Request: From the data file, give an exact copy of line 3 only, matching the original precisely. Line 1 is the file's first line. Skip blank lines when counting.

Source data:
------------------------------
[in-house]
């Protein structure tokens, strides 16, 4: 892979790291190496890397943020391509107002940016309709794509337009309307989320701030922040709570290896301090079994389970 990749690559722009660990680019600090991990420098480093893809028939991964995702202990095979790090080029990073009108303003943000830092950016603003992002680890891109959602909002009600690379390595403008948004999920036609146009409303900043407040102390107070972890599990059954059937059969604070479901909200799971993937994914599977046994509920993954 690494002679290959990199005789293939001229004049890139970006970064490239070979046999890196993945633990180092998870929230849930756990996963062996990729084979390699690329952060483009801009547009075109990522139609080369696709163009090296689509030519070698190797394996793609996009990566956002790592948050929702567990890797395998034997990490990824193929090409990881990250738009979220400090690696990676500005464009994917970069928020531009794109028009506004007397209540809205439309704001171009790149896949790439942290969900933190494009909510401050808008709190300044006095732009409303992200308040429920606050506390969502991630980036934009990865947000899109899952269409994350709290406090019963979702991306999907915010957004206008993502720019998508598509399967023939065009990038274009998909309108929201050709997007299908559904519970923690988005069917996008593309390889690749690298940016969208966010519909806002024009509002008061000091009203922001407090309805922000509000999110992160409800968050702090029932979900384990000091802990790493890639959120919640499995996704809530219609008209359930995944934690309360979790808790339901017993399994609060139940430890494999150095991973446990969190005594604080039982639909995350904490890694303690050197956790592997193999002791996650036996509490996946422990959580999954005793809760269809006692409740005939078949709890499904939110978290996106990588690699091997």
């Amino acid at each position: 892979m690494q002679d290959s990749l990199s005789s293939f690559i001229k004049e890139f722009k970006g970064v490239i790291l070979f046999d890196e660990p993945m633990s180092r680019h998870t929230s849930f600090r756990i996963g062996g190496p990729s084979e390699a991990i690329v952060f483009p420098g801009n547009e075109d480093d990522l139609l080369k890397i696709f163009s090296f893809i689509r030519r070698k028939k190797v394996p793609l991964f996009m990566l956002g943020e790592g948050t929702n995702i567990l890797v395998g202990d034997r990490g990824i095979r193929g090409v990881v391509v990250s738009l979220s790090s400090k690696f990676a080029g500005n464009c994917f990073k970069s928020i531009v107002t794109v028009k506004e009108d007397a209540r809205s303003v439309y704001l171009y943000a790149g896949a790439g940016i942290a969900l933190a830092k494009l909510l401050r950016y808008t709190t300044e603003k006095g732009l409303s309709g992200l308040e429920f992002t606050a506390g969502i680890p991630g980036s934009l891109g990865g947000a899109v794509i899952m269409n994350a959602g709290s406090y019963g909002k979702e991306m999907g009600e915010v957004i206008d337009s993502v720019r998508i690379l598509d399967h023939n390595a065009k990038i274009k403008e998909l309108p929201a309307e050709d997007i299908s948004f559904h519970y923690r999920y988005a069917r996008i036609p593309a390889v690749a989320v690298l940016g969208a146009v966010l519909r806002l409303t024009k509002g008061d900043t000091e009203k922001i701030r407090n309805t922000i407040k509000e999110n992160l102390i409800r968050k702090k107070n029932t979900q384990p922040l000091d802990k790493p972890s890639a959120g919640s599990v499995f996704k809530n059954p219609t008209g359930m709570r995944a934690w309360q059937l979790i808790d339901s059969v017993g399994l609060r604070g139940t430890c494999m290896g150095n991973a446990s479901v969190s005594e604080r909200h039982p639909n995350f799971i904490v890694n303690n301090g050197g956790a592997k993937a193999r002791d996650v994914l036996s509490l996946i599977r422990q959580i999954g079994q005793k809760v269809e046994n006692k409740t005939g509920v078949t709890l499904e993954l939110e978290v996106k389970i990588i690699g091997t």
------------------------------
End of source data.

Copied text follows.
């Amino acid at each position: 892979m690494q002679d290959s990749l990199s005789s293939f690559i001229k004049e890139f722009k970006g970064v490239i790291l070979f046999d890196e660990p993945m633990s180092r680019h998870t929230s849930f600090r756990i996963g062996g190496p990729s084979e390699a991990i690329v952060f483009p420098g801009n547009e075109d480093d990522l139609l080369k890397i696709f163009s090296f893809i689509r030519r070698k028939k190797v394996p793609l991964f996009m990566l956002g943020e790592g948050t929702n995702i567990l890797v395998g202990d034997r990490g990824i095979r193929g090409v990881v391509v990250s738009l979220s790090s400090k690696f990676a080029g500005n464009c994917f990073k970069s928020i531009v107002t794109v028009k506004e009108d007397a209540r809205s303003v439309y704001l171009y943000a790149g896949a790439g940016i942290a969900l933190a830092k494009l909510l401050r950016y808008t709190t300044e603003k006095g732009l409303s309709g992200l308040e429920f992002t606050a506390g969502i680890p991630g980036s934009l891109g990865g947000a899109v794509i899952m269409n994350a959602g709290s406090y019963g909002k979702e991306m999907g009600e915010v957004i206008d337009s993502v720019r998508i690379l598509d399967h023939n390595a065009k990038i274009k403008e998909l309108p929201a309307e050709d997007i299908s948004f559904h519970y923690r999920y988005a069917r996008i036609p593309a390889v690749a989320v690298l940016g969208a146009v966010l519909r806002l409303t024009k509002g008061d900043t000091e009203k922001i701030r407090n309805t922000i407040k509000e999110n992160l102390i409800r968050k702090k107070n029932t979900q384990p922040l000091d802990k790493p972890s890639a959120g919640s599990v499995f996704k809530n059954p219609t008209g359930m709570r995944a934690w309360q059937l979790i808790d339901s059969v017993g399994l609060r604070g139940t430890c494999m290896g150095n991973a446990s479901v969190s005594e604080r909200h039982p639909n995350f799971i904490v890694n303690n301090g050197g956790a592997k993937a193999r002791d996650v994914l036996s509490l996946i599977r422990q959580i999954g079994q005793k809760v269809e046994n006692k409740t005939g509920v078949t709890l499904e993954l939110e978290v996106k389970i990588i690699g091997t």